BOSTON (AP) — The city of Boston has agreed to pay more than $2.1 million to the Christian legal organization that backed a court challenge after the city refused to fly a Christian flag outside City Hall, a case that made it all the way to the U.S. Supreme Court.
The settlement announced Tuesday by Liberty Counsel covers attorneys’ fees and other costs associated with the legal battle that started in 2017 when city resident Hal Shurtleff and his Camp Constitution group asked to hoist the flag on one of three poles on City Hall Plaza to mark Constitution Day.
“We are pleased that after five years of litigation and a unanimous victory at the U.S. Supreme Court, we joined with Hal Shurtleff to finally let freedom fly in Boston, the Cradle of Liberty,” Liberty Counsel founder and Chairman Mat Staver said in a statement.
The U.S., state and city flags usually fly outside the building, but the city flag is sometimes taken down and temporarily replaced with another.
Between 2005 and 2017, the city approved 284 consecutive applications from private organizations to fly flags, with no denials, before it rejected Shurtleff’s proposal, Liberty Counsel said.
The Supreme Court unanimously ruled in May that the city violated the free speech rights of Shurtleff because of his “religious viewpoint.”
The Christian flag — which is white, with a red cross on a blue background in the upper left corner — finally flew for a couple hours outside City Hall on Aug. 3 as activists cheered and sang songs of praise.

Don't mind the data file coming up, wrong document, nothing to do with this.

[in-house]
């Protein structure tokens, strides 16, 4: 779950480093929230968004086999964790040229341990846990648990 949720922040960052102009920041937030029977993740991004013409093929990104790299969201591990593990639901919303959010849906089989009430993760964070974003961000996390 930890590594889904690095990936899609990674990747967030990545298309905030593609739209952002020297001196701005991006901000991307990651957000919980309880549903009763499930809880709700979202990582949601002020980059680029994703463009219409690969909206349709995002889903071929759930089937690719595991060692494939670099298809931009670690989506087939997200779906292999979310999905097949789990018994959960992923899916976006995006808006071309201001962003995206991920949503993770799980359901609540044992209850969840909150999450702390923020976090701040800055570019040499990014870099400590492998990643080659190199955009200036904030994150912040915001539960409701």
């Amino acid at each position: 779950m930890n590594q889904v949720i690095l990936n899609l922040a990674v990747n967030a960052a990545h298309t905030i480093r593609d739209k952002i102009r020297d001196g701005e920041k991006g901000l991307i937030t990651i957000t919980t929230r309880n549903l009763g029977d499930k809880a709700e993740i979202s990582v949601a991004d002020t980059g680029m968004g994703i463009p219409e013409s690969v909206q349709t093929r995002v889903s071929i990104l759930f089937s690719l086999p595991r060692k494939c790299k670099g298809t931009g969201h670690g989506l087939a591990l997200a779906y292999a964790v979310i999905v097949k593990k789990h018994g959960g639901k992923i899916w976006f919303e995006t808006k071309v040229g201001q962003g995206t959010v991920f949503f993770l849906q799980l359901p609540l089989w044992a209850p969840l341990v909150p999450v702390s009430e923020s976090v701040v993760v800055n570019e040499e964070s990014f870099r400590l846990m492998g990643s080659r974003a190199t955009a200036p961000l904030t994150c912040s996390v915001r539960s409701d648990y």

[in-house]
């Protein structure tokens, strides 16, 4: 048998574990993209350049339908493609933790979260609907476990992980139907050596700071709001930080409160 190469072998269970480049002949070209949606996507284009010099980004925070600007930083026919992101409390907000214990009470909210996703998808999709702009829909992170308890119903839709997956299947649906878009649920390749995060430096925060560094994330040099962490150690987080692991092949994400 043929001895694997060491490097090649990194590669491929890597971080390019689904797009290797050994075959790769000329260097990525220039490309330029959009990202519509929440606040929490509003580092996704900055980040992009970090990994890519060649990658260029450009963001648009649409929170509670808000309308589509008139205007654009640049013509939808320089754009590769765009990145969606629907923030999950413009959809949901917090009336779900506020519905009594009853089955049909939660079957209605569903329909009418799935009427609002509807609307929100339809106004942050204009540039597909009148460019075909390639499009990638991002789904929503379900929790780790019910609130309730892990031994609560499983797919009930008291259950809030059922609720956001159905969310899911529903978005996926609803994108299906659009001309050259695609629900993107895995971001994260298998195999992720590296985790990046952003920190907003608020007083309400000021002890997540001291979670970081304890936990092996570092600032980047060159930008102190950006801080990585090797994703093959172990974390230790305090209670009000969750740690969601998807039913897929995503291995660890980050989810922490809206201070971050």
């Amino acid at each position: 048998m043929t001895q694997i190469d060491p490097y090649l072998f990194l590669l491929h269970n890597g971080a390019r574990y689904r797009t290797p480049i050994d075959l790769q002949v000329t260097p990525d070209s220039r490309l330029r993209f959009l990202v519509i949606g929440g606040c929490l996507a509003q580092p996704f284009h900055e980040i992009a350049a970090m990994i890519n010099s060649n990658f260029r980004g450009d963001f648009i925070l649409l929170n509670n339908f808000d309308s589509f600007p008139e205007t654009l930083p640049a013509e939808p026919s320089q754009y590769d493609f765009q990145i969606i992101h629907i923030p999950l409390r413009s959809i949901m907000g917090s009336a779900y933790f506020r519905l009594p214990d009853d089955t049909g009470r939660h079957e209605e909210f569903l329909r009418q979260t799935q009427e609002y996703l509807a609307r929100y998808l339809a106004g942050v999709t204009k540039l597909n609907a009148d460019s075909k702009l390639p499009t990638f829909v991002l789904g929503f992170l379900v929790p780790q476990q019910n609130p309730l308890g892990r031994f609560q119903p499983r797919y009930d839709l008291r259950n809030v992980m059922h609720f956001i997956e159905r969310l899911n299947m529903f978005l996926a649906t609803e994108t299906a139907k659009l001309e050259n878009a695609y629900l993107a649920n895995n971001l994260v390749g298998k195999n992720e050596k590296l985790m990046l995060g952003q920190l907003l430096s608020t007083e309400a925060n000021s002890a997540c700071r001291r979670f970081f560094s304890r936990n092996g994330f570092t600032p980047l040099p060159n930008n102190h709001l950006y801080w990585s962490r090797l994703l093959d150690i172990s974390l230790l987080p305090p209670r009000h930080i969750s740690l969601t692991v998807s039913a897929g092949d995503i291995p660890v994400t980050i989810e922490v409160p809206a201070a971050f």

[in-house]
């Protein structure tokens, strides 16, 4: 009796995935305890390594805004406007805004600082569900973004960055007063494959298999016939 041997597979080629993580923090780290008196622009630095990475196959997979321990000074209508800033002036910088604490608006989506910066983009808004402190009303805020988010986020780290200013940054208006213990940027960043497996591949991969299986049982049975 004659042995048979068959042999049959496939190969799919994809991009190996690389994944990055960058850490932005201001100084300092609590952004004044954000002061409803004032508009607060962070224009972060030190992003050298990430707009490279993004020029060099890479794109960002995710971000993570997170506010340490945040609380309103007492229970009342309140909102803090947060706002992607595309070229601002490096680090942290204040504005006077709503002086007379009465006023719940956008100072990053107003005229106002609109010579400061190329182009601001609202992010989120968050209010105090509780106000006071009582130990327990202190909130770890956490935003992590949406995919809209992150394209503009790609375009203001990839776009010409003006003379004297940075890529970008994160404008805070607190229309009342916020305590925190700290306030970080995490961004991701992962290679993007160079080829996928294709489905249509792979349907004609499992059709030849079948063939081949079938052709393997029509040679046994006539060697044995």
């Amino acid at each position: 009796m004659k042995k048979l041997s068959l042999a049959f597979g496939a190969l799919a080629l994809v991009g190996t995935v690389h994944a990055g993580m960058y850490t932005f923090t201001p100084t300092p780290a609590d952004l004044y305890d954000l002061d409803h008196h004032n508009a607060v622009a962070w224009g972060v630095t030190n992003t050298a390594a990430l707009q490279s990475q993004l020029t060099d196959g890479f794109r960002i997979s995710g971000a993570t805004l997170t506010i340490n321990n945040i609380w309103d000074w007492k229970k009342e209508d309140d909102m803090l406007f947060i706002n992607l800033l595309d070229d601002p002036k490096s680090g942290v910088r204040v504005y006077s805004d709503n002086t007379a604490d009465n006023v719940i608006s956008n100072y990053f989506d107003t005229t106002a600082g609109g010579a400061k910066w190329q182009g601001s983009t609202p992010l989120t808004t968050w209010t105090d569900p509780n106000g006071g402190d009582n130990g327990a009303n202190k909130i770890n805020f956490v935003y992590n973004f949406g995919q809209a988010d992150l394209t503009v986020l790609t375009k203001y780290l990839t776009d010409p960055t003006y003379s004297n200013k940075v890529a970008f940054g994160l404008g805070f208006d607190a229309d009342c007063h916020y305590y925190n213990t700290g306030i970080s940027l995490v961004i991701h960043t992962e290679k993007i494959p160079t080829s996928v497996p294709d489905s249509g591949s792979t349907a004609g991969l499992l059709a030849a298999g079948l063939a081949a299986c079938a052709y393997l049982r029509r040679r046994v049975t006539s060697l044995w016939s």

The city has since passed an ordinance that clarifies the rules for flag raisings.
Liberty Counsel was entitled to attorneys’ fees as the prevailing party in the case, the city said in a statement.
The city’s Law Department determined $2.125 million to be reasonable based on billing statements provided by Liberty Counsel and through their own analysis, the statement said.
“Settlement at this time also allows the City to avoid the costs and uncertainty associated with further litigation in this case,” the city statement said.
The case has established precedent, Liberty Counsel’s Staver said, “including the overturning of the 1971 ‘Lemon Test,’ which Justice (Antonin) Scalia once described as a ‘ghoul in a late night horror movie.’ The case of Shurtleff v. City of Boston finally buried this ghoul that haunted the First Amendment for 51 years.”